Equalizing Exchange: A Study of the Effects of Trade Liberalization
Dan Ben-David ()
No 3706, NBER Working Papers from National Bureau of Economic Research, Inc
It has been quite broadly documented that, historically, there has not been widespread convergence in levels of income across countries. This paper addresses the question of whether the behavior of cross-country income differentials over time, within a specified group of countries, might be affected by the removal of trade barriers. The analysis focuses on the evolutionary period of the European Economic Community, which is characterized by a specific timetable for the removal of trade barriers. This liberalization is shown to be strongly related to a significant income convergence that took place between the members of the Community. The evidence indicates that, until their trade became more liberalized, the income differentials between the countries of the EEC behaved very much like the income differentials between the industrialized countries today. After the onset of freer trade, the EEC countries achieved a reduction in income disparity that exhibited a marked similarity to the income convergence that occurred between the states of the U.S. This came about despite the fact that inter-state migration is considerably more widespread and unrestricted than are labor movements within the European Community.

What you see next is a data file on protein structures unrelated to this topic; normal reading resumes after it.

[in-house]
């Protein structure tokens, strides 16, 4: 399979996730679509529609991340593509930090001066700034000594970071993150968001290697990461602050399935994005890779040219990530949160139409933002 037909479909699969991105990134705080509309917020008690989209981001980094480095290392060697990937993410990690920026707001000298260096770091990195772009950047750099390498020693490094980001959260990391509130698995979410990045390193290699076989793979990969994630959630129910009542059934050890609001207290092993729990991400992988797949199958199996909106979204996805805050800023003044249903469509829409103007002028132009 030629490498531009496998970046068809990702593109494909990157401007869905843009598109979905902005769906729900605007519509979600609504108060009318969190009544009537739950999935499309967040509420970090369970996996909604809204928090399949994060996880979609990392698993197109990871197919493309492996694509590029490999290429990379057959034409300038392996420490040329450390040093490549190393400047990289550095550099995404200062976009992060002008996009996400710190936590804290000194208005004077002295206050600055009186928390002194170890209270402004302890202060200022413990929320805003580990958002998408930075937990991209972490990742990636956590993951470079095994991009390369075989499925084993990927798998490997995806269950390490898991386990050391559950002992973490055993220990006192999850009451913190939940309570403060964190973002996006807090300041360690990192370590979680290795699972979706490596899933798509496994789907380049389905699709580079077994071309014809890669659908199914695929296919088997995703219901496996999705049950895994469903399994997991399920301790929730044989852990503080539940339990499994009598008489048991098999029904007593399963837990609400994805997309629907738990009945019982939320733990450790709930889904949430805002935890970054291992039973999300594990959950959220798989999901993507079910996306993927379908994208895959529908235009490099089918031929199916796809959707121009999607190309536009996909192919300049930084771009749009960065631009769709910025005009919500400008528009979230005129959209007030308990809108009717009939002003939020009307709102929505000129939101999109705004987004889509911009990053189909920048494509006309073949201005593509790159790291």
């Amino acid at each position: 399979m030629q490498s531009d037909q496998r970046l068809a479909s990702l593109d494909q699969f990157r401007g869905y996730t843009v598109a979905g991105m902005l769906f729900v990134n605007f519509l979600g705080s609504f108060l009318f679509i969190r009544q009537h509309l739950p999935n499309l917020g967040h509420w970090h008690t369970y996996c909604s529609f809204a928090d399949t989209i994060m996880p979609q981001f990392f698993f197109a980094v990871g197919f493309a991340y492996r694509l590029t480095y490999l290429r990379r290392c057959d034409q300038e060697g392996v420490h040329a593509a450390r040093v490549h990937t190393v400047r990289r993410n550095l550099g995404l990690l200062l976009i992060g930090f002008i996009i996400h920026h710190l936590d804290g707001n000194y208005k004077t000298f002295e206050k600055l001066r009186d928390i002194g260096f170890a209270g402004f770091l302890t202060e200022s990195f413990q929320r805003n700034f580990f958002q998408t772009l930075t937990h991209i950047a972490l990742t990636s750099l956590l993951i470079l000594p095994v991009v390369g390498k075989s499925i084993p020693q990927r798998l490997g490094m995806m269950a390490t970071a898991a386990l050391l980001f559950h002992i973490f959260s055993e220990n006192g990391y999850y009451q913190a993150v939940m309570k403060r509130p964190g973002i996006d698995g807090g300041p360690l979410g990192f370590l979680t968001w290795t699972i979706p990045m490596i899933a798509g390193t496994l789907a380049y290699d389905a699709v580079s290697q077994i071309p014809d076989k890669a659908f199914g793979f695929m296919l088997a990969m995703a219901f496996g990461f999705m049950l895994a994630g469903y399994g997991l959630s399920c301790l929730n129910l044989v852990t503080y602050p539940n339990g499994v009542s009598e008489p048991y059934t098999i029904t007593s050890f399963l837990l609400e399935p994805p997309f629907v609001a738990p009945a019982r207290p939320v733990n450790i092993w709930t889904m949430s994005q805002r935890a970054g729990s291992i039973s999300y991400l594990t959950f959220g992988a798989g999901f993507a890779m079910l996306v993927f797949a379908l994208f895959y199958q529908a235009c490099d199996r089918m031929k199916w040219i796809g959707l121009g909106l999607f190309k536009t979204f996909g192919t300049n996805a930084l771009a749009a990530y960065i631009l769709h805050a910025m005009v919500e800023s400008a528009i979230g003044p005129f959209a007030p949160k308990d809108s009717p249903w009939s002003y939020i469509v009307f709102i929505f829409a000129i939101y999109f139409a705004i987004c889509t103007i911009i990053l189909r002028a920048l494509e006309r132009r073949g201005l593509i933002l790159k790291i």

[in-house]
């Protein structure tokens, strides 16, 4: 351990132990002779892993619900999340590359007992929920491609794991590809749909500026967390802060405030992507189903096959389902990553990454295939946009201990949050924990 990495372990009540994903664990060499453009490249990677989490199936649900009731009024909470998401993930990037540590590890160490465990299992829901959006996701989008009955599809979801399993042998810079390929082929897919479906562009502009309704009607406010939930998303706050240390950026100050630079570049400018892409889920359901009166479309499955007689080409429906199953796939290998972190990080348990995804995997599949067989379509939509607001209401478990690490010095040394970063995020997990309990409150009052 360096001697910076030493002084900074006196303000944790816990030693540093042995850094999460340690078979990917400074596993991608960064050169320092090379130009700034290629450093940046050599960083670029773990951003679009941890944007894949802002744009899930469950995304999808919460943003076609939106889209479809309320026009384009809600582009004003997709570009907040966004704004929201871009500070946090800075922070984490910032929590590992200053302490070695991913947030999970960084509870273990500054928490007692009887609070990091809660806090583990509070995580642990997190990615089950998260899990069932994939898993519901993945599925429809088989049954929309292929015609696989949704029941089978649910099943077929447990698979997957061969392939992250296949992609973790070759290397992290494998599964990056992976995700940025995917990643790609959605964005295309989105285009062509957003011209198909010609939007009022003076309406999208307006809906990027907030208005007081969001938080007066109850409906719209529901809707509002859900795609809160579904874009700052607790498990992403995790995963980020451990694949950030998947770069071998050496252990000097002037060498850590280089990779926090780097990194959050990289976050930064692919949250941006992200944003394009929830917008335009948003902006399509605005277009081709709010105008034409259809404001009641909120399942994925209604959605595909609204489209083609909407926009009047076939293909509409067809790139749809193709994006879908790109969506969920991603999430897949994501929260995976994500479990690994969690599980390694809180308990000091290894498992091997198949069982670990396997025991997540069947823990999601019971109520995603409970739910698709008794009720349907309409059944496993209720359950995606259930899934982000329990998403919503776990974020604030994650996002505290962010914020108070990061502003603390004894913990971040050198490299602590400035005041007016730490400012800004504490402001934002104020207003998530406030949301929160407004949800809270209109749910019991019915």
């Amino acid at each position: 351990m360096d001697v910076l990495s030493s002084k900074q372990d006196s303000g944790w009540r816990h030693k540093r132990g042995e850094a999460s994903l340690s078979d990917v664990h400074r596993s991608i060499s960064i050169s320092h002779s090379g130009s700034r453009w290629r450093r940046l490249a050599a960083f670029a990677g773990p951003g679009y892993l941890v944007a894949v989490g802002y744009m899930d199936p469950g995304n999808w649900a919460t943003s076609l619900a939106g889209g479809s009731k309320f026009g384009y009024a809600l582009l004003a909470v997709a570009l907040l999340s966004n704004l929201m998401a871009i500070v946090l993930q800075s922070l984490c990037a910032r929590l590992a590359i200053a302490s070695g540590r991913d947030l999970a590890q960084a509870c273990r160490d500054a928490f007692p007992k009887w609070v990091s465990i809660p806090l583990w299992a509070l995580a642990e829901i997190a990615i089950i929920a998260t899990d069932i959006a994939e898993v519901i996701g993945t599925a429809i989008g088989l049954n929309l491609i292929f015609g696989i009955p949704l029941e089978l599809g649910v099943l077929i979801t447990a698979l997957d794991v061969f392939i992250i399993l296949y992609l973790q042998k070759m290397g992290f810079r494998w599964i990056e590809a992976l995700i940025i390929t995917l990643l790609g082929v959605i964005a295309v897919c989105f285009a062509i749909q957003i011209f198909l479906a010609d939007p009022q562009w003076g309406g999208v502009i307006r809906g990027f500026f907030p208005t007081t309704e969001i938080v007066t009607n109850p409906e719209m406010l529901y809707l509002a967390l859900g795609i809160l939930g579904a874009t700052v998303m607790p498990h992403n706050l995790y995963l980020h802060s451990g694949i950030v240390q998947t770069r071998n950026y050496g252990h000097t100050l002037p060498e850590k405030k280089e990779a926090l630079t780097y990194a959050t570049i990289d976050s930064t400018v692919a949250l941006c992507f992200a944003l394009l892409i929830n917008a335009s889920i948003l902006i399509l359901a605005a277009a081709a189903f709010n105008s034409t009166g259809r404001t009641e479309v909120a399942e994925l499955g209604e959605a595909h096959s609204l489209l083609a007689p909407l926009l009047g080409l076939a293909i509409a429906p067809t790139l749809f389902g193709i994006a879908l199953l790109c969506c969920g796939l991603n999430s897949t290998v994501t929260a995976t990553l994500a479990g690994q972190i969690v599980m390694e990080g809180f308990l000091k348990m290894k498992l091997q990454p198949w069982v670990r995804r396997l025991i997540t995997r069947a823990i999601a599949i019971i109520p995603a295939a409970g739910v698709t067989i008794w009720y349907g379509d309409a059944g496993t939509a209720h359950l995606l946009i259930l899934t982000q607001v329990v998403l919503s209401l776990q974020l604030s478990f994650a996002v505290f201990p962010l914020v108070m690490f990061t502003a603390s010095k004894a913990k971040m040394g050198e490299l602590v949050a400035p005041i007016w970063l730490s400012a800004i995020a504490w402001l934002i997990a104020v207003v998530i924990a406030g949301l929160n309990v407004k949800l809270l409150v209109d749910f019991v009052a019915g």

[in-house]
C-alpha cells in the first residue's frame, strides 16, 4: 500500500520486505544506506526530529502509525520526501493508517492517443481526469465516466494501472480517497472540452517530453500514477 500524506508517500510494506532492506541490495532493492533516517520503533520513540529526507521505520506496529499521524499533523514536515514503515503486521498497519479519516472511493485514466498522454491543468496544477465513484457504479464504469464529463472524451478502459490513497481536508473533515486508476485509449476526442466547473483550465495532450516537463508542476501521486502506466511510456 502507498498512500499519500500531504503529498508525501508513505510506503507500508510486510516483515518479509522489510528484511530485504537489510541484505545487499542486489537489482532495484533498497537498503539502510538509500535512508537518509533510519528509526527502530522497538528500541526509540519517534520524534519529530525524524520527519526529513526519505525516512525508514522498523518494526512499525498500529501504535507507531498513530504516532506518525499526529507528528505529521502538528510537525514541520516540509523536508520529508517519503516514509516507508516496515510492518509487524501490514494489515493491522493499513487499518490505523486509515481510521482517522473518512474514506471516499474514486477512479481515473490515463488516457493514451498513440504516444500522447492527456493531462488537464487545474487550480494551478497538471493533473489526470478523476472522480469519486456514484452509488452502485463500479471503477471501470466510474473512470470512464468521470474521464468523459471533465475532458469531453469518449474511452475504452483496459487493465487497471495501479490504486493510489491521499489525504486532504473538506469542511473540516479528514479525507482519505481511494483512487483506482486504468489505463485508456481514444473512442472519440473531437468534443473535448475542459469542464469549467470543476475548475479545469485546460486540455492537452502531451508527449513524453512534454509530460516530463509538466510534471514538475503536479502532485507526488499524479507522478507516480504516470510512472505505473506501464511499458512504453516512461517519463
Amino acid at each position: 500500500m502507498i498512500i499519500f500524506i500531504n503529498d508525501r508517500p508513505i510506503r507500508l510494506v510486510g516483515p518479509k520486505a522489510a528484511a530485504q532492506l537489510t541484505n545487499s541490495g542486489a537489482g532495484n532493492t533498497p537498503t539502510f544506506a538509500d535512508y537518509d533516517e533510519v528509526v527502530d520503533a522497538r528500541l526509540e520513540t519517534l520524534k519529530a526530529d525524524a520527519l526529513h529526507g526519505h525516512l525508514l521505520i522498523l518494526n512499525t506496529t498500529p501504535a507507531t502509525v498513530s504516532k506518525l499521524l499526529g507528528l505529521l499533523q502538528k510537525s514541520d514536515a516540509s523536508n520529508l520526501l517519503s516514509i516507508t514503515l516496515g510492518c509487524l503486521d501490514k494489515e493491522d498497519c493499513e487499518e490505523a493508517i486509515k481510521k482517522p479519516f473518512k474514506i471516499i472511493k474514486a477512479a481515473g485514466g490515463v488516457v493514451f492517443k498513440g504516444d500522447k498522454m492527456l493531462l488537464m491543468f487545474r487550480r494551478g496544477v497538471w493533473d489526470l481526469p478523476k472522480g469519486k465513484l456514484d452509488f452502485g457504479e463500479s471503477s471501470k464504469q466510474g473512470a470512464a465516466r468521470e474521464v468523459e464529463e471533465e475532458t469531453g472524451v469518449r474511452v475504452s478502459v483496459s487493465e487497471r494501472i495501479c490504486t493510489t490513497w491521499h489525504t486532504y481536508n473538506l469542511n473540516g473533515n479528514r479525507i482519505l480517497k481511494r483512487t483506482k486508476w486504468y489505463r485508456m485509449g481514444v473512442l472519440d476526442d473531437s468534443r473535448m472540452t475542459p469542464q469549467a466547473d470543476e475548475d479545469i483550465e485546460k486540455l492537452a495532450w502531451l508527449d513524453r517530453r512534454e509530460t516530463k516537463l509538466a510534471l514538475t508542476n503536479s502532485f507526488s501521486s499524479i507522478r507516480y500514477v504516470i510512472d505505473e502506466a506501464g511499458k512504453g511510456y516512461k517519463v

References: View references in EconPapers View complete reference list from CitEc
Citations: View citations in EconPapers (3) Track citations by RSS feed
Published as The Quarterly Journal of Economics, vol. cviii, issue 3, August 1993, (MIT Press, Cambridge), p. 653
Downloads: (external link)
This item may be available elsewhere in EconPapers: Search for items with the same title.
Export reference: BibTeX
RIS (EndNote, ProCite, RefMan)
Persistent link: https://EconPapers.repec.org/RePEc:nbr:nberwo:3706
Ordering information: This working paper can be ordered from
Access Statistics for this paper
More papers in NBER Working Papers from National Bureau of Economic Research, Inc National Bureau of Economic Research, 1050 Massachusetts Avenue Cambridge, MA 02138, U.S.A.. Contact information at EDIRC.
Bibliographic data for series maintained by ().